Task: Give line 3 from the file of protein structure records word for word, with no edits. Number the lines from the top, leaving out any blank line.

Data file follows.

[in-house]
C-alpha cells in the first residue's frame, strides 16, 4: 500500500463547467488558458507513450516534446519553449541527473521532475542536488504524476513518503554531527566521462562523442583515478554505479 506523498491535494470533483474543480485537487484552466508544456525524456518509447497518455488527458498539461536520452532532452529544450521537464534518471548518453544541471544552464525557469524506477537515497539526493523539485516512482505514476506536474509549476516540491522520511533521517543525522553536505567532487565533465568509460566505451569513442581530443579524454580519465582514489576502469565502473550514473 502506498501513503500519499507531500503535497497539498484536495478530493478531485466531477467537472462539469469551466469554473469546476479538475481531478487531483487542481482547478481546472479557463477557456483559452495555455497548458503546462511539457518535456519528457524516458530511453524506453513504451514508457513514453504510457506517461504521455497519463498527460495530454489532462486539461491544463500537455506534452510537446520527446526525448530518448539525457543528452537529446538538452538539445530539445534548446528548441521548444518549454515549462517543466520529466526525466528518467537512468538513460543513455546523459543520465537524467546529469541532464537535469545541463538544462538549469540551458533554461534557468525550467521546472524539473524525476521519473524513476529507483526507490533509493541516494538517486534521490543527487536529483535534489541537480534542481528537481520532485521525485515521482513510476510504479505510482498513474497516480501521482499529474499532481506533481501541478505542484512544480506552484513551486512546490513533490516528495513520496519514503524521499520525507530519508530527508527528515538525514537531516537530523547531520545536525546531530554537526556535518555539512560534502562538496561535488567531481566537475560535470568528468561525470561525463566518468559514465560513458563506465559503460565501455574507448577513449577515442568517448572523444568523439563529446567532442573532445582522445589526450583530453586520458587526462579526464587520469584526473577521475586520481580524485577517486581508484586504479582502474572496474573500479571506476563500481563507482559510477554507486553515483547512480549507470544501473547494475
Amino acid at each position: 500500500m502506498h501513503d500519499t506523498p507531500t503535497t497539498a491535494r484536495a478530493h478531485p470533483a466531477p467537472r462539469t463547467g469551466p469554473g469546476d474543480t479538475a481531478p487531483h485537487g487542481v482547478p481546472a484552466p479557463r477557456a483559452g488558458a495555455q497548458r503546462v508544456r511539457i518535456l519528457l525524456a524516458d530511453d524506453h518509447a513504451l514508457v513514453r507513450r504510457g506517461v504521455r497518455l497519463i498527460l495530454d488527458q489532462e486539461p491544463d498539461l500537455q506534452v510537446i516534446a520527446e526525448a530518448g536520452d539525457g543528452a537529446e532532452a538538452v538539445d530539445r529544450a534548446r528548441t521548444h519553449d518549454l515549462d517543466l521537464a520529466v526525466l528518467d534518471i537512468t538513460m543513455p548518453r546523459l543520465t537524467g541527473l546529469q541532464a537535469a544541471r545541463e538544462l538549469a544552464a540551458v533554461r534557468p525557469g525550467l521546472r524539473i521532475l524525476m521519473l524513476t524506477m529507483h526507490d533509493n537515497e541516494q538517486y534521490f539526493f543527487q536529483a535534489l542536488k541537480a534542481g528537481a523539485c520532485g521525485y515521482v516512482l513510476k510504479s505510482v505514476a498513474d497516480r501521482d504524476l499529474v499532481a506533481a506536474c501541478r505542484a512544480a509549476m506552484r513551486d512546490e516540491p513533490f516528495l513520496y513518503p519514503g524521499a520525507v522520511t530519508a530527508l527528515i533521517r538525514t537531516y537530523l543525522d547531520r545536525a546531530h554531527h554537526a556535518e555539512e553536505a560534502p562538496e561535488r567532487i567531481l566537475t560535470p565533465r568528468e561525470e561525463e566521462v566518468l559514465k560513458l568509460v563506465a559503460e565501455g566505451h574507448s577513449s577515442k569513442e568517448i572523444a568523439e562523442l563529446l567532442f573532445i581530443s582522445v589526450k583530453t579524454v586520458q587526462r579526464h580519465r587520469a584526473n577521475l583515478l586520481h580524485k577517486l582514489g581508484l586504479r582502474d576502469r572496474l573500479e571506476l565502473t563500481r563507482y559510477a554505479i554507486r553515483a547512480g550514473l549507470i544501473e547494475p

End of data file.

Amino acid at each position: 500500500m502506498h501513503d500519499t506523498p507531500t503535497t497539498a491535494r484536495a478530493h478531485p470533483a466531477p467537472r462539469t463547467g469551466p469554473g469546476d474543480t479538475a481531478p487531483h485537487g487542481v482547478p481546472a484552466p479557463r477557456a483559452g488558458a495555455q497548458r503546462v508544456r511539457i518535456l519528457l525524456a524516458d530511453d524506453h518509447a513504451l514508457v513514453r507513450r504510457g506517461v504521455r497518455l497519463i498527460l495530454d488527458q489532462e486539461p491544463d498539461l500537455q506534452v510537446i516534446a520527446e526525448a530518448g536520452d539525457g543528452a537529446e532532452a538538452v538539445d530539445r529544450a534548446r528548441t521548444h519553449d518549454l515549462d517543466l521537464a520529466v526525466l528518467d534518471i537512468t538513460m543513455p548518453r546523459l543520465t537524467g541527473l546529469q541532464a537535469a544541471r545541463e538544462l538549469a544552464a540551458v533554461r534557468p525557469g525550467l521546472r524539473i521532475l524525476m521519473l524513476t524506477m529507483h526507490d533509493n537515497e541516494q538517486y534521490f539526493f543527487q536529483a535534489l542536488k541537480a534542481g528537481a523539485c520532485g521525485y515521482v516512482l513510476k510504479s505510482v505514476a498513474d497516480r501521482d504524476l499529474v499532481a506533481a506536474c501541478r505542484a512544480a509549476m506552484r513551486d512546490e516540491p513533490f516528495l513520496y513518503p519514503g524521499a520525507v522520511t530519508a530527508l527528515i533521517r538525514t537531516y537530523l543525522d547531520r545536525a546531530h554531527h554537526a556535518e555539512e553536505a560534502p562538496e561535488r567532487i567531481l566537475t560535470p565533465r568528468e561525470e561525463e566521462v566518468l559514465k560513458l568509460v563506465a559503460e565501455g566505451h574507448s577513449s577515442k569513442e568517448i572523444a568523439e562523442l563529446l567532442f573532445i581530443s582522445v589526450k583530453t579524454v586520458q587526462r579526464h580519465r587520469a584526473n577521475l583515478l586520481h580524485k577517486l582514489g581508484l586504479r582502474d576502469r572496474l573500479e571506476l565502473t563500481r563507482y559510477a554505479i554507486r553515483a547512480g550514473l549507470i544501473e547494475p